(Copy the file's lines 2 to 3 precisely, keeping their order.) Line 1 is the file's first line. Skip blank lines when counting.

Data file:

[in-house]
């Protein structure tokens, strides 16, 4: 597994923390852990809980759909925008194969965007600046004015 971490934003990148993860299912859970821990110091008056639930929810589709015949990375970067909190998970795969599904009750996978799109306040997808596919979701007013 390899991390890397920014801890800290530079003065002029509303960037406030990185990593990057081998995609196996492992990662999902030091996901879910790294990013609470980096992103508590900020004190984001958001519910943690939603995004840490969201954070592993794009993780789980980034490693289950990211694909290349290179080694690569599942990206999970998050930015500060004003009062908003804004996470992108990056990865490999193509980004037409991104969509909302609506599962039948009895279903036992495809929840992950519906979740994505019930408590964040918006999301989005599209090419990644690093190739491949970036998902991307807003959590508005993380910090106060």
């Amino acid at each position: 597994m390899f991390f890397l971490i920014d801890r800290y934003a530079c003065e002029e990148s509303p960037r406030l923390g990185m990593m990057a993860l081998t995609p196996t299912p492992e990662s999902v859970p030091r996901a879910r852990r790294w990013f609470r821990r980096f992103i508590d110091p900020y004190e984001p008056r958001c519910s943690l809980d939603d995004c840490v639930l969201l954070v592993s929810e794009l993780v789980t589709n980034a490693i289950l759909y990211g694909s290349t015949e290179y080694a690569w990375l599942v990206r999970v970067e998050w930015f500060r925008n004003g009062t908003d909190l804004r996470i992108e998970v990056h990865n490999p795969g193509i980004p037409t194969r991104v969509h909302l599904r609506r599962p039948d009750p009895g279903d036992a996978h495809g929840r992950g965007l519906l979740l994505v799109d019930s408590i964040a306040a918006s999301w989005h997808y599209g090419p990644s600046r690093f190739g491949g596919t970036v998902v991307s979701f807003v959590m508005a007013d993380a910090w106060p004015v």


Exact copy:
């Protein structure tokens, strides 16, 4: 597994923390852990809980759909925008194969965007600046004015 971490934003990148993860299912859970821990110091008056639930929810589709015949990375970067909190998970795969599904009750996978799109306040997808596919979701007013 390899991390890397920014801890800290530079003065002029509303960037406030990185990593990057081998995609196996492992990662999902030091996901879910790294990013609470980096992103508590900020004190984001958001519910943690939603995004840490969201954070592993794009993780789980980034490693289950990211694909290349290179080694690569599942990206999970998050930015500060004003009062908003804004996470992108990056990865490999193509980004037409991104969509909302609506599962039948009895279903036992495809929840992950519906979740994505019930408590964040918006999301989005599209090419990644690093190739491949970036998902991307807003959590508005993380910090106060």
């Amino acid at each position: 597994m390899f991390f890397l971490i920014d801890r800290y934003a530079c003065e002029e990148s509303p960037r406030l923390g990185m990593m990057a993860l081998t995609p196996t299912p492992e990662s999902v859970p030091r996901a879910r852990r790294w990013f609470r821990r980096f992103i508590d110091p900020y004190e984001p008056r958001c519910s943690l809980d939603d995004c840490v639930l969201l954070v592993s929810e794009l993780v789980t589709n980034a490693i289950l759909y990211g694909s290349t015949e290179y080694a690569w990375l599942v990206r999970v970067e998050w930015f500060r925008n004003g009062t908003d909190l804004r996470i992108e998970v990056h990865n490999p795969g193509i980004p037409t194969r991104v969509h909302l599904r609506r599962p039948d009750p009895g279903d036992a996978h495809g929840r992950g965007l519906l979740l994505v799109d019930s408590i964040a306040a918006s999301w989005h997808y599209g090419p990644s600046r690093f190739g491949g596919t970036v998902v991307s979701f807003v959590m508005a007013d993380a910090w106060p004015v």